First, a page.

On the intake cam use the middle mark in between the big one and the other small one on the exhaust cam use the use the smallest mark farthest away from the 2 small marks on the same tooth. line those 2 marks up on the same tooth in the middle.
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Hi Jan, The timing marks are as follows. The cam gear has a hole drilled through and this must be lined up with a punch mark on the cam bearing cap behind it. We find a flash light and a mirror are good tools to use. The crank shaft is on the oil pump housing and slightly raised. It is past TDC and lined with a notch in the crank pulley.Regards John
simple to figure that out . the key ways are always up on camshafts. it allows for them not to fall out when assembling the engine . so use the balancer to determine tdc (top dead center on cyl one) and make sure both keys are straight up . (just loosen the cam retainer nuts and look to see what set of marks they line up with and dont forget t re-torque them to factory specs somewhere between 22 and 28 ft lbs but not a lot more) , google the specs up to be sure
Put the engine at TDC compression stroke , Thats when the valves are both closed on No 1 cyl and the piston is on its compression stroke .then align all cam and crank marks. set dizzy on No 1 cylinder (rotor pointing at #1 plug wire) . rotate engine 2 revolutions and recheck all marks. Fire away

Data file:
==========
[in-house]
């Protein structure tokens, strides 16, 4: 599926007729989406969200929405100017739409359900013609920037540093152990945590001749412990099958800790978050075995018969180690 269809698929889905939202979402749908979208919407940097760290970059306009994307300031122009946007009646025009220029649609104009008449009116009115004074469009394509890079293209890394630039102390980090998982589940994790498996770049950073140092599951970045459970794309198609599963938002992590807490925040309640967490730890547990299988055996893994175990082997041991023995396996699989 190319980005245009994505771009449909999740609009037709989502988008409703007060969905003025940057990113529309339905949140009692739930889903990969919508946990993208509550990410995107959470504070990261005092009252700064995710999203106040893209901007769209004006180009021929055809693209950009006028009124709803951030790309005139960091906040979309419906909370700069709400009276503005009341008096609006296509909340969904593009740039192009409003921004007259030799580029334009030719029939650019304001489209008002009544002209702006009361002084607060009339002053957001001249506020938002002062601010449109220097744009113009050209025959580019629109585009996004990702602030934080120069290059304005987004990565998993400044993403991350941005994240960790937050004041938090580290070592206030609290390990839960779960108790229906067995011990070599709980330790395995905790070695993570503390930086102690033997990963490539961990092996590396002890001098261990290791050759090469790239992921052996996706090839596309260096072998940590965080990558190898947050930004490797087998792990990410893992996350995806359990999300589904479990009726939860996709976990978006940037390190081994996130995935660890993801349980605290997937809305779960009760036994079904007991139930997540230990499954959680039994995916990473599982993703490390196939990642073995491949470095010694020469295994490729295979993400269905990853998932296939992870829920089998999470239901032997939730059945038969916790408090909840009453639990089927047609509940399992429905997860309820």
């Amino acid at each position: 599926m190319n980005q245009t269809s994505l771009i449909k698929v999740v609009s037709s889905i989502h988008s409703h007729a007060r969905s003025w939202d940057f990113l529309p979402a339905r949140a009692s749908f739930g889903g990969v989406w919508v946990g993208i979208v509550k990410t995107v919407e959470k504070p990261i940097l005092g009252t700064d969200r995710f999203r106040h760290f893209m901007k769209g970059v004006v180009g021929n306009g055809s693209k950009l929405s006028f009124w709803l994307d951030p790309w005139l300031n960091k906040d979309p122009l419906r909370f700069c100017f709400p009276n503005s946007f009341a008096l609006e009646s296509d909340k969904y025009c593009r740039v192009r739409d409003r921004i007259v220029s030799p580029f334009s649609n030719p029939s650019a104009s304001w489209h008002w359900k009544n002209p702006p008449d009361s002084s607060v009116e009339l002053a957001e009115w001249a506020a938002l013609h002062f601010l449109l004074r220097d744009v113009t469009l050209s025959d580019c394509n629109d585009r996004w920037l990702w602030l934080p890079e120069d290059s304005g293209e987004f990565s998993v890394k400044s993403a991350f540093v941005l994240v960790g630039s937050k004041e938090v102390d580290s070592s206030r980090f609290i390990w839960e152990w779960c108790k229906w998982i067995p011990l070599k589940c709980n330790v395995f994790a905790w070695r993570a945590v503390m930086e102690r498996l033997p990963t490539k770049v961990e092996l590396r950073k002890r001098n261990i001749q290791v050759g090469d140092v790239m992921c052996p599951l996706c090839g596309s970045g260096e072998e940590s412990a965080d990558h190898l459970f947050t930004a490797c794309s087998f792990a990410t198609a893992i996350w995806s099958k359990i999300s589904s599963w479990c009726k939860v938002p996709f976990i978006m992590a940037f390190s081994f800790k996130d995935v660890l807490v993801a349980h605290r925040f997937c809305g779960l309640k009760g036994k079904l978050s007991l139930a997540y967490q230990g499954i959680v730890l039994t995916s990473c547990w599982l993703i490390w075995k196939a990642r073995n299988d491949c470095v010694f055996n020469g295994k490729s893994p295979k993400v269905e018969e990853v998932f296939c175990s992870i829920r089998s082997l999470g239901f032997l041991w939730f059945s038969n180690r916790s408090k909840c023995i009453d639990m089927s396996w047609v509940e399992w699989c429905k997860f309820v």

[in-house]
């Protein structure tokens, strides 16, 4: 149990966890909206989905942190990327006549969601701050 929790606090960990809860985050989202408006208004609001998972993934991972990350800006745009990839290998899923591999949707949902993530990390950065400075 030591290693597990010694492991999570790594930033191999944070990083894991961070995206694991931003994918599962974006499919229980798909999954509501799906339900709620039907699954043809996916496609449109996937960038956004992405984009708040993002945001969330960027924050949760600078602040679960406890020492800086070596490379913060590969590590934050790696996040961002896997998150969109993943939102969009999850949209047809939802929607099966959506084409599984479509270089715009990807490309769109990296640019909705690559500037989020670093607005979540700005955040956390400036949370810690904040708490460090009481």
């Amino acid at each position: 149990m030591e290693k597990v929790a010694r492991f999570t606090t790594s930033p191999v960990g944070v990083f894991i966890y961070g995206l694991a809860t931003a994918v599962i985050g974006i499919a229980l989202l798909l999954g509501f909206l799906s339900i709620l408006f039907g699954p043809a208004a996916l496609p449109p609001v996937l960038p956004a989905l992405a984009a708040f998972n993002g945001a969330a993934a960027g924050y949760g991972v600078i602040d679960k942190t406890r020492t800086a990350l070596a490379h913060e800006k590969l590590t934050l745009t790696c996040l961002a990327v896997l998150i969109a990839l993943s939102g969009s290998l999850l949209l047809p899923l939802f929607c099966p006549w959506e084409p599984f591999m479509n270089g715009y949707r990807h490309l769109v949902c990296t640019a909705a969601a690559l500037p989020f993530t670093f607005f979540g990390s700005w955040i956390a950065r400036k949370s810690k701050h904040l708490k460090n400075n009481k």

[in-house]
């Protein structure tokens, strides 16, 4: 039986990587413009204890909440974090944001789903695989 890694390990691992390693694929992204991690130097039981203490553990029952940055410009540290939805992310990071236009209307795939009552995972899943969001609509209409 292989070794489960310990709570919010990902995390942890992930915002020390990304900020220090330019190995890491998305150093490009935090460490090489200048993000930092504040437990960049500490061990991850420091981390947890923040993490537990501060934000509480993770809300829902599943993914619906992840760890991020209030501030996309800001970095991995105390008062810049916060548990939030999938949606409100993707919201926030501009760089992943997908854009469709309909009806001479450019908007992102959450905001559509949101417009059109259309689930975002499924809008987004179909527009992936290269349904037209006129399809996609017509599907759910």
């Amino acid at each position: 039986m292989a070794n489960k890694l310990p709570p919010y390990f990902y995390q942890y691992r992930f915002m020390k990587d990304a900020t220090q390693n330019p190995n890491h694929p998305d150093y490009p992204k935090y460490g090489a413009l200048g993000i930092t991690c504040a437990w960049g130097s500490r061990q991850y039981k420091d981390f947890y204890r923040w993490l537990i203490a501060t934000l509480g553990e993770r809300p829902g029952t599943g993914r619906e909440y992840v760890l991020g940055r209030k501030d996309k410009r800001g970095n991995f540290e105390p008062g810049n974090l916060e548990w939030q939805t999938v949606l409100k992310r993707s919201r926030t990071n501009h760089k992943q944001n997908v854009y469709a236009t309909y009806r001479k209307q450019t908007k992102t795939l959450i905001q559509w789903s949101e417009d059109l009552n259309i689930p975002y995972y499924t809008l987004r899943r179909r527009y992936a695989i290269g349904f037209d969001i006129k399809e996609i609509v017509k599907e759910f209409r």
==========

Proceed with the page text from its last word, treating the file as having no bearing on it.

If u cannot obtain the itming marks, u mite have to time the engine by first pricnciple. Ensure that #1 cylinder is @ TDC (compression stroke). Install the camshaft making sure that the cam lobes for #1 cylinder are on the lower side and not on the tip of the cam. Also when installing the distributor, ensure that it's set to spark @ #1 cylinder. In modern day vehicles, the distributor can only be fitted one way so theree is no need to time the ignition timing via distributor. If this is too much, u can check the crankshaft & camshaft sprocket for distinct timing markings . This should be checked when the components are clean